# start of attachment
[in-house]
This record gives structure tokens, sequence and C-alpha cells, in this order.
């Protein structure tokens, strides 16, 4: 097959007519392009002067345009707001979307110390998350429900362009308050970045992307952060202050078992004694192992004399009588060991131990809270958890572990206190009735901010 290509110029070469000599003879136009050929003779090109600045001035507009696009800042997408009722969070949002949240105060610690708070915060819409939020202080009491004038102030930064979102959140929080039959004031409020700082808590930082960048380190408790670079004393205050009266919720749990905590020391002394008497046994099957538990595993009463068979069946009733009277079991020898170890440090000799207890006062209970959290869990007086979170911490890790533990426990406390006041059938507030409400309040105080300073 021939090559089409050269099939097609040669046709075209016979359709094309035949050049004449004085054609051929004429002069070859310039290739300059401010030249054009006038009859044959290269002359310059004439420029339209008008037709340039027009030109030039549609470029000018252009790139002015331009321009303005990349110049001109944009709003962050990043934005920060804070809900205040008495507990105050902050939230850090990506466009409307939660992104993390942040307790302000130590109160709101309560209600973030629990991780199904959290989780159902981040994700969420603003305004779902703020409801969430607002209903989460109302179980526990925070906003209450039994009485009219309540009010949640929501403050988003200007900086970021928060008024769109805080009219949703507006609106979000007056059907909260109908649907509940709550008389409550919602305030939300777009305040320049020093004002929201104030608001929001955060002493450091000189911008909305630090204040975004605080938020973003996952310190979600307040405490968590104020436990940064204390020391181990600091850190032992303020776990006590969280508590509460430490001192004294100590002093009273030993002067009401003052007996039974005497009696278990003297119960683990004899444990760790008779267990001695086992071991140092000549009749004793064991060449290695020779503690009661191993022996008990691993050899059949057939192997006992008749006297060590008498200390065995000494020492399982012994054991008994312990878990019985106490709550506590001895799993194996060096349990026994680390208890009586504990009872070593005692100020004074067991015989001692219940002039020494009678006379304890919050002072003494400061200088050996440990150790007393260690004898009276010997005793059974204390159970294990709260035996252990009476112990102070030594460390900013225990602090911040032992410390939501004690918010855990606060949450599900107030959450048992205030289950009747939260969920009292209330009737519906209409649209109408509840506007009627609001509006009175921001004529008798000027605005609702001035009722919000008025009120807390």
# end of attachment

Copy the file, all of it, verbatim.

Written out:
[in-house]
This record gives structure tokens, sequence and C-alpha cells, in this order.
């Protein structure tokens, strides 16, 4: 097959007519392009002067345009707001979307110390998350429900362009308050970045992307952060202050078992004694192992004399009588060991131990809270958890572990206190009735901010 290509110029070469000599003879136009050929003779090109600045001035507009696009800042997408009722969070949002949240105060610690708070915060819409939020202080009491004038102030930064979102959140929080039959004031409020700082808590930082960048380190408790670079004393205050009266919720749990905590020391002394008497046994099957538990595993009463068979069946009733009277079991020898170890440090000799207890006062209970959290869990007086979170911490890790533990426990406390006041059938507030409400309040105080300073 021939090559089409050269099939097609040669046709075209016979359709094309035949050049004449004085054609051929004429002069070859310039290739300059401010030249054009006038009859044959290269002359310059004439420029339209008008037709340039027009030109030039549609470029000018252009790139002015331009321009303005990349110049001109944009709003962050990043934005920060804070809900205040008495507990105050902050939230850090990506466009409307939660992104993390942040307790302000130590109160709101309560209600973030629990991780199904959290989780159902981040994700969420603003305004779902703020409801969430607002209903989460109302179980526990925070906003209450039994009485009219309540009010949640929501403050988003200007900086970021928060008024769109805080009219949703507006609106979000007056059907909260109908649907509940709550008389409550919602305030939300777009305040320049020093004002929201104030608001929001955060002493450091000189911008909305630090204040975004605080938020973003996952310190979600307040405490968590104020436990940064204390020391181990600091850190032992303020776990006590969280508590509460430490001192004294100590002093009273030993002067009401003052007996039974005497009696278990003297119960683990004899444990760790008779267990001695086992071991140092000549009749004793064991060449290695020779503690009661191993022996008990691993050899059949057939192997006992008749006297060590008498200390065995000494020492399982012994054991008994312990878990019985106490709550506590001895799993194996060096349990026994680390208890009586504990009872070593005692100020004074067991015989001692219940002039020494009678006379304890919050002072003494400061200088050996440990150790007393260690004898009276010997005793059974204390159970294990709260035996252990009476112990102070030594460390900013225990602090911040032992410390939501004690918010855990606060949450599900107030959450048992205030289950009747939260969920009292209330009737519906209409649209109408509840506007009627609001509006009175921001004529008798000027605005609702001035009722919000008025009120807390």